What is Islam

Bismillâhir rahmânir rahîm.

Dear Guests, Brothers and Sisters! May the peace, grace and blessings of Almighty Allah be with you in this life and in the hereafter. May endless peace and prayers be with His chosen servant Muhammad Mustafa.

I would like to talk on an important topic: Islam–a perfect belief, its characteristics and orders, and the responsibilities on Muslims.

The most important topic of all is religion because other topics would only matter in this life, in a limited way. For example, some topics would be limited to the nature or health. On the other hand the religion is concerned with life in this world and in the hereafter.

The Earth is a small object in the endless space. There is a colossal difference between the Earth and the entire space. Likewise, the length of this life is so insignificant when compared to the length of the life in the hereafter. For this reason, a matter which is concerned with the life in the hereafter is the most important matter of all.

This is a matter that concerns all mankind and all societies. In every society, a system of belief has been formed as described by the history of religions. There have been religions that can be classified in various ways. There are the heavenly religions as well as invented religions. When the beliefs are studied, one can see that mankind put their beliefs on many different objects that sound quite strange for the man of Twentieth Century. For instance, people in ancient Egypt and India worshipped the cow, which sounds quite droll for us. In ancient Persia, some people worshipped Sun; some people in Japan still worship it, too. Despite their advancement in technology, they still believe that the Japanese Emperor is the son of Sun. It puzzles one whether he should laugh at them or feel sorry for them. It is amazing in the name of knowledge, science, technology and the Twentieth Century.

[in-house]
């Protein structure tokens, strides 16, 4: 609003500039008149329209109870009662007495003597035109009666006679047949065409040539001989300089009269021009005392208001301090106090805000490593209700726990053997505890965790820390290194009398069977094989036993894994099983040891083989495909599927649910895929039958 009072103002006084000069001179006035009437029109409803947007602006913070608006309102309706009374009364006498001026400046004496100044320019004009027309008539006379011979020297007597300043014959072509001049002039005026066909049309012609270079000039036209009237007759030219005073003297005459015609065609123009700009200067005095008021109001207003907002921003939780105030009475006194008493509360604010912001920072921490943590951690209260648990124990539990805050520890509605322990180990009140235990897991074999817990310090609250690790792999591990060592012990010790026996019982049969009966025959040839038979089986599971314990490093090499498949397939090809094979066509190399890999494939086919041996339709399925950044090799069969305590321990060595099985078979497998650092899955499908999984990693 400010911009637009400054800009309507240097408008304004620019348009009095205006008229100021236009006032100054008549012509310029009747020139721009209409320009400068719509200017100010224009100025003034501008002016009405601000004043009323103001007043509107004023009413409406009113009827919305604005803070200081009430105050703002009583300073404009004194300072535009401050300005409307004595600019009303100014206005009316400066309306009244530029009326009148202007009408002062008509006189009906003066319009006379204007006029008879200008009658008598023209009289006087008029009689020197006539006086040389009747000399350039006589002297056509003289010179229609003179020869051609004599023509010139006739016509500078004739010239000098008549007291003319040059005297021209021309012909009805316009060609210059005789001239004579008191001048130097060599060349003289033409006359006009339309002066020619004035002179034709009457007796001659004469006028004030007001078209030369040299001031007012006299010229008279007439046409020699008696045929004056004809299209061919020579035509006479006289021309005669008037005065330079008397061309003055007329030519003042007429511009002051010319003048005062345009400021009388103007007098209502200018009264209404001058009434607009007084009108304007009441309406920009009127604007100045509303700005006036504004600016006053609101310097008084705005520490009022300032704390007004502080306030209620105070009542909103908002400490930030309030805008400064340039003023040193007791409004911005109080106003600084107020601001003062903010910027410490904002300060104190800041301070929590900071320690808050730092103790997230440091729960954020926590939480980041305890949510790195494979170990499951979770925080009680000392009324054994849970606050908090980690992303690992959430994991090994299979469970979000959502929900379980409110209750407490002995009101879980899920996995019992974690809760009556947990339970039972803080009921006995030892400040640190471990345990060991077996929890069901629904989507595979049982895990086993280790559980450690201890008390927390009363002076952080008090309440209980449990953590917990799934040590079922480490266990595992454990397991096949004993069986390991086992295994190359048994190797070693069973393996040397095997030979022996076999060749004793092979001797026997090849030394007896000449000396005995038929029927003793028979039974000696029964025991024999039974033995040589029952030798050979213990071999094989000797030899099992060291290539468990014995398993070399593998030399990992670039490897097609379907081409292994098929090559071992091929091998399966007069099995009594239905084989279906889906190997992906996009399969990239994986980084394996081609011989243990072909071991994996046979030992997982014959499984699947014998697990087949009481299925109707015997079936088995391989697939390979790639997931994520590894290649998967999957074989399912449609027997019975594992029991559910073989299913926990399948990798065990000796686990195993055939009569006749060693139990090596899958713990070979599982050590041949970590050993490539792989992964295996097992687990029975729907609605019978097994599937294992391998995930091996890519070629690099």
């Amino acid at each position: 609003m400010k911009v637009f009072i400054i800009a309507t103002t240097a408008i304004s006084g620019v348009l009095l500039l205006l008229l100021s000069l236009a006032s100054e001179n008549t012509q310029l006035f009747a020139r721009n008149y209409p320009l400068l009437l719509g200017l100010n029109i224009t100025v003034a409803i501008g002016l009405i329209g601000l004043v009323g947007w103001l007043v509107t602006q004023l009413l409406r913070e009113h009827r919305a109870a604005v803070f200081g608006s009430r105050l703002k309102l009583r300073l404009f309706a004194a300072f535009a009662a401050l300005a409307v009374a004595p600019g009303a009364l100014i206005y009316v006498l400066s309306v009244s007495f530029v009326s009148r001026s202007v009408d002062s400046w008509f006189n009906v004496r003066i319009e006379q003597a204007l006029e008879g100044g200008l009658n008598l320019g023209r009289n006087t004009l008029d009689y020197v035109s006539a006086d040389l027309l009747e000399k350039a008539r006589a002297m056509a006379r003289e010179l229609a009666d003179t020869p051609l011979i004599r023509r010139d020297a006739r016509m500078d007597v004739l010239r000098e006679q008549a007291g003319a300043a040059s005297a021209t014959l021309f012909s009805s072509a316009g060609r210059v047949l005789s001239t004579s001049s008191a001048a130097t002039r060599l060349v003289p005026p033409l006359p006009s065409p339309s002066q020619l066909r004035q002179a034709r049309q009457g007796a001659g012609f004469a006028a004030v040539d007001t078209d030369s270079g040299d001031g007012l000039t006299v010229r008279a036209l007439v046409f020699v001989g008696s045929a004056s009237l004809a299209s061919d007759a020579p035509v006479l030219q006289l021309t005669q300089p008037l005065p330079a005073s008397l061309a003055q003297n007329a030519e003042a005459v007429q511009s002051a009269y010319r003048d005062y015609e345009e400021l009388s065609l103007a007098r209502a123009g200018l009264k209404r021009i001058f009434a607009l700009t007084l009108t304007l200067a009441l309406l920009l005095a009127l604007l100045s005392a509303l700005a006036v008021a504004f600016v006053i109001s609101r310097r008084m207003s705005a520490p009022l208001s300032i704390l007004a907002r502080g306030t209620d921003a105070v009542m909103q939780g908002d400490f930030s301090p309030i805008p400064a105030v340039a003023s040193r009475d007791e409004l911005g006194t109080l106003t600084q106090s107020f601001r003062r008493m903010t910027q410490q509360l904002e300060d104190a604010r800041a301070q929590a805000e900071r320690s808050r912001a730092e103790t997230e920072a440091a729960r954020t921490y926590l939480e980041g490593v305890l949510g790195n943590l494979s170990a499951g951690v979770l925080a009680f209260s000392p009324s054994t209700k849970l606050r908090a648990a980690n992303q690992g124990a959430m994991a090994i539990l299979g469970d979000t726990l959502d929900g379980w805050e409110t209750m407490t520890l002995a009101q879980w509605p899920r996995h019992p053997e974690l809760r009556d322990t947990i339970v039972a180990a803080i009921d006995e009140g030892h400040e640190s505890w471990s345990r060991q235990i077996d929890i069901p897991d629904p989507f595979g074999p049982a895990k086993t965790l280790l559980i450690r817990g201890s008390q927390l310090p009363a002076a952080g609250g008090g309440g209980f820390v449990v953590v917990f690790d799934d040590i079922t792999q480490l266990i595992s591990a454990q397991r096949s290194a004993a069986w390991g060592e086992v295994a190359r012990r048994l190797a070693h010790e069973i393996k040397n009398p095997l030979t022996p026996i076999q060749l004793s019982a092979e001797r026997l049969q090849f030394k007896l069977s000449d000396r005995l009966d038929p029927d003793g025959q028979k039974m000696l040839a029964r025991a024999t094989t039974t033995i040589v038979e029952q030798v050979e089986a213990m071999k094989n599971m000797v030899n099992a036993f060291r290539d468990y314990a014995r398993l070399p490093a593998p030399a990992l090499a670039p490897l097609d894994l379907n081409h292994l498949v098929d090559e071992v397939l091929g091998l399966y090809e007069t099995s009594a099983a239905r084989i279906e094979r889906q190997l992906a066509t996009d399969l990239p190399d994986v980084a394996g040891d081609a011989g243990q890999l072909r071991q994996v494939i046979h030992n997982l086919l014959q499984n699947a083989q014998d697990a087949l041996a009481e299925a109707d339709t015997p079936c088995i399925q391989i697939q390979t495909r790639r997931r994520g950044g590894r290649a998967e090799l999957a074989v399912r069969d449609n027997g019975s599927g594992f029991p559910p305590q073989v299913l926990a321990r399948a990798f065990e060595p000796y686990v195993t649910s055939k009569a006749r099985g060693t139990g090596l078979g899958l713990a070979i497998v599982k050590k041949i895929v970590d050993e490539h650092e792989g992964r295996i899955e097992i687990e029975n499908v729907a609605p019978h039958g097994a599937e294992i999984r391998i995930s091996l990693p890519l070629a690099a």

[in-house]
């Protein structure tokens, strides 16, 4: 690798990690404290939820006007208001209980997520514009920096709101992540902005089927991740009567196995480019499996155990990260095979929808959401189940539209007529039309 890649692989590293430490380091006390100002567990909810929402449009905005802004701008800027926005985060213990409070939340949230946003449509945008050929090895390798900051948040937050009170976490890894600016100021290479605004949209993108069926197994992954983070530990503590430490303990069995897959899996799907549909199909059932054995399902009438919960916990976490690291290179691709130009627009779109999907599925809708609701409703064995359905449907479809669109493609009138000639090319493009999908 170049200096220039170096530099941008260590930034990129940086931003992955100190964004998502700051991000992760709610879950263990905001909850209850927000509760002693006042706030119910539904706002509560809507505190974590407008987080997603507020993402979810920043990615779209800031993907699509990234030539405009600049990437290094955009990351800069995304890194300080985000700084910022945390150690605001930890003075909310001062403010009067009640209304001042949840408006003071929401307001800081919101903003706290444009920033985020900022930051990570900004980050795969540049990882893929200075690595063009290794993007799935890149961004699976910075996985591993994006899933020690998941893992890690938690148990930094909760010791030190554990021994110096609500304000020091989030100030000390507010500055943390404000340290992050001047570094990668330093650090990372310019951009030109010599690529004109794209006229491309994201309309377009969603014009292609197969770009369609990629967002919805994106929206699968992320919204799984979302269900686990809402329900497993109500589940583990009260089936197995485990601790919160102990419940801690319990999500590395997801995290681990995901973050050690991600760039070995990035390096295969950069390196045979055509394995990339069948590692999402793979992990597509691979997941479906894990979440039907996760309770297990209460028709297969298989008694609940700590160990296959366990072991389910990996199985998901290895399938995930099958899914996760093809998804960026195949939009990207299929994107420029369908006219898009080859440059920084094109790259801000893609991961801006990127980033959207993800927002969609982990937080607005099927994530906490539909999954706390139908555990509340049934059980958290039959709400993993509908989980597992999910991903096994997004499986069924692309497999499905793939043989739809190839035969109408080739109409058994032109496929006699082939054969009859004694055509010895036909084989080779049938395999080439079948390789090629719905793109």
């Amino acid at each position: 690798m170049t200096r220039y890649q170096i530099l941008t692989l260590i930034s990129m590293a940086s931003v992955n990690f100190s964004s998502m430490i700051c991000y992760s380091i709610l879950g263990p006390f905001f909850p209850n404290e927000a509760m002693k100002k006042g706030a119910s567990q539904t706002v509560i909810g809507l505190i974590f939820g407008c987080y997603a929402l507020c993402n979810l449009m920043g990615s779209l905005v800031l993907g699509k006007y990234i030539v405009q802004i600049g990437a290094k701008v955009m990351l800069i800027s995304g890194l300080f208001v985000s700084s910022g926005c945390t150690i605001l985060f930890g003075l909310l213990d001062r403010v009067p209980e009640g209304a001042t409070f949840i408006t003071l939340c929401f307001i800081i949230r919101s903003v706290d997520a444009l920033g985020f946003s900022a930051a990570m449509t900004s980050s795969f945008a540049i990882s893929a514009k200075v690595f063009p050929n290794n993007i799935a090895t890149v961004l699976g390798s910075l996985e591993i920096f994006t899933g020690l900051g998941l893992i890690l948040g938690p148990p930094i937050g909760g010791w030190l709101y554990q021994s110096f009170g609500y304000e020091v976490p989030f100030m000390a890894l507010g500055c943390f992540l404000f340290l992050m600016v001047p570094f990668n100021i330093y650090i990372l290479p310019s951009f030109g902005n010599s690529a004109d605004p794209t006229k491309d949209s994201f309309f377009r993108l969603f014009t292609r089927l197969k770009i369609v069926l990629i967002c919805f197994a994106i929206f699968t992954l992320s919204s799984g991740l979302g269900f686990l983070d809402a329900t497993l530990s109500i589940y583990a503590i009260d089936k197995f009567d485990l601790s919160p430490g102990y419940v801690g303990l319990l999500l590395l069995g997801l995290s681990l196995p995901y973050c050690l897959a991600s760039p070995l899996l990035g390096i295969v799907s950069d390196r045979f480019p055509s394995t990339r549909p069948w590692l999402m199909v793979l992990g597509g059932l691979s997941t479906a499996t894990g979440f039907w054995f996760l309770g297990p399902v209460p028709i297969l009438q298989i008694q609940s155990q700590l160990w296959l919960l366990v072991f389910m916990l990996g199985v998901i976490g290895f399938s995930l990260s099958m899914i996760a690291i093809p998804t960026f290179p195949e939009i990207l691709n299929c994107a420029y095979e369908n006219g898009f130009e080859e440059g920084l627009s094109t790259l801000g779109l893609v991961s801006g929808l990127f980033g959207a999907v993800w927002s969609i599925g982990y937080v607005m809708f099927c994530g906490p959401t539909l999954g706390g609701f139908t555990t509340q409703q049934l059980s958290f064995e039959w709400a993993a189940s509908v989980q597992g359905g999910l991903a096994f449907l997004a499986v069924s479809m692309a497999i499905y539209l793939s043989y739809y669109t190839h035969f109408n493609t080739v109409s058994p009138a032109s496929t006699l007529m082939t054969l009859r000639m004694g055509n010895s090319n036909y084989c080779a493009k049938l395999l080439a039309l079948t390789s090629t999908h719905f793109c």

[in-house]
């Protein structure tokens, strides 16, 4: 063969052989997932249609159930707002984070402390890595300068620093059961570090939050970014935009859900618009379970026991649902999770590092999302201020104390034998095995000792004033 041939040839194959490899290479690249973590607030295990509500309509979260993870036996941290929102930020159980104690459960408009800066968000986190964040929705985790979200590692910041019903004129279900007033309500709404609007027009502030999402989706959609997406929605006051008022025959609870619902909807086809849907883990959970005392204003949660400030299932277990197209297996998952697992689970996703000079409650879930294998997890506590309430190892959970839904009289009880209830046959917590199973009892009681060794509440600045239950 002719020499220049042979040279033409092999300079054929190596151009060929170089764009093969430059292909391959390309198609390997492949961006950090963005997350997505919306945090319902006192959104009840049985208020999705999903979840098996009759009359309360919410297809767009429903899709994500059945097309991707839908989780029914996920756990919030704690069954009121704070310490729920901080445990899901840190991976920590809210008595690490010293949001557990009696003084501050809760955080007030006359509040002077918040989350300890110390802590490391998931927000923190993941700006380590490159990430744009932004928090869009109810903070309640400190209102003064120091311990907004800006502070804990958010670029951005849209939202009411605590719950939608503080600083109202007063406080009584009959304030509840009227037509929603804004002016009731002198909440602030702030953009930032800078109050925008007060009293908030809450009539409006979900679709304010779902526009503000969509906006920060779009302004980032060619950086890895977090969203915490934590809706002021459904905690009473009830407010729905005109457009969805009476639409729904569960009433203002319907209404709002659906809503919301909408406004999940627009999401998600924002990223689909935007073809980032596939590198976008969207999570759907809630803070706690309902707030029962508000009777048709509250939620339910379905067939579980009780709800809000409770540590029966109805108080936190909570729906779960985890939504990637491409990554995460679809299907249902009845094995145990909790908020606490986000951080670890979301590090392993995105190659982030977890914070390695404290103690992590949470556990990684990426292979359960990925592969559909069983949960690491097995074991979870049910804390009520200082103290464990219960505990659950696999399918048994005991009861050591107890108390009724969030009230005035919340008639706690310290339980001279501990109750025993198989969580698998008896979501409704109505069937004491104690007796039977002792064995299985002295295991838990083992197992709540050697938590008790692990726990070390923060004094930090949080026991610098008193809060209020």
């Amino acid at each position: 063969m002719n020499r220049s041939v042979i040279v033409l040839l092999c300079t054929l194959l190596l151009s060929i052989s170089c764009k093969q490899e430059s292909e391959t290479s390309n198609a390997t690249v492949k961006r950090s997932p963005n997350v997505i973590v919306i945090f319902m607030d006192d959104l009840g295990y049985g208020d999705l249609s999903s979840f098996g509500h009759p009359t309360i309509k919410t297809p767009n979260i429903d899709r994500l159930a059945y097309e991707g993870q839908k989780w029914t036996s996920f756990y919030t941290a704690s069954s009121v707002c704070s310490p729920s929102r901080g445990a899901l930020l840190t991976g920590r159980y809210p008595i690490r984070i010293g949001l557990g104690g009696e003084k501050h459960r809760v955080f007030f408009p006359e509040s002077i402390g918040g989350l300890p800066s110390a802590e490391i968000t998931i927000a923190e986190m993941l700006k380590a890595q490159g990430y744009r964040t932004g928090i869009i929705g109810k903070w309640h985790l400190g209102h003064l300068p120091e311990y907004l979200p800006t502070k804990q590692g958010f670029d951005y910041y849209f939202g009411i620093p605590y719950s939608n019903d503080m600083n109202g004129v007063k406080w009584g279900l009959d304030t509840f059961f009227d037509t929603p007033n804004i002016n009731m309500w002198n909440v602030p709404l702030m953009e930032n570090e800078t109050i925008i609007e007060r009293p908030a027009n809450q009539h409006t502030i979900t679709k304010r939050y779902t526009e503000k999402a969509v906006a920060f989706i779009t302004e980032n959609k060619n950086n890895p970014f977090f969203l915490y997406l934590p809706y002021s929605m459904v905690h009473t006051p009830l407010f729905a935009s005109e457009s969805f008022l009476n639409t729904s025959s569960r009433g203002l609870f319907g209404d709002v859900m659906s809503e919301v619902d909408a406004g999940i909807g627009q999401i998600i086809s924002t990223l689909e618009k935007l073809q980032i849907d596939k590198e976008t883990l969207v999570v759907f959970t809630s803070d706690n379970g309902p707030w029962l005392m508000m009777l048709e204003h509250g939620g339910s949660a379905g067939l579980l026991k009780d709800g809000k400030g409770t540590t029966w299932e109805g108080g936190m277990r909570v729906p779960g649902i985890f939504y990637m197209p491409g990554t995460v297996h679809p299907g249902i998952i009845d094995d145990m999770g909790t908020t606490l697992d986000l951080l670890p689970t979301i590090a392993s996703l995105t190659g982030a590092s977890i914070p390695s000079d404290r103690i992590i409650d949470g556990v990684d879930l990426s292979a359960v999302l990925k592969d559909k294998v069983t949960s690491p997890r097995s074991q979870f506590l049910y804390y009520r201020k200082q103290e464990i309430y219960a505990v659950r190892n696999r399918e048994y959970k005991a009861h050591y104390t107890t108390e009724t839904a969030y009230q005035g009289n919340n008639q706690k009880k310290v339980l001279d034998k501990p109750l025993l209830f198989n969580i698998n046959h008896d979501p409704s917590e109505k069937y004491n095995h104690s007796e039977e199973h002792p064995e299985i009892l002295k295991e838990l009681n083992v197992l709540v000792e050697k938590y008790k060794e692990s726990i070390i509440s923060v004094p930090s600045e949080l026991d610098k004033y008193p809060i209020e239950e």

I had seen it on television that there are people who worship the cobra snake. They have a shrine with statues of cobras at the gate. These people collect cobras from the fields and worship them despite the fact that thousands of people die of cobra bites.

There were people among Hittites and in India who worshipped sexual organs. There are also people who idolize their heroes, worship nature, trees, mountains or stars. In brief, there is a system of belief in every society.

The character and the quality of the belief are very important. The presence of a belief does not suffice; it has to be of a high quality. For instance, the man of the Twentieth Century praises the intelligence and logic. The intelligence is respected by all, yet there are as many intelligence and logic as the number of people which lead each person to different actions some of which are not acceptable at all. That is why our elderly described the good intelligence and logic as “aql-i selim–the sound intelligence” (common sense).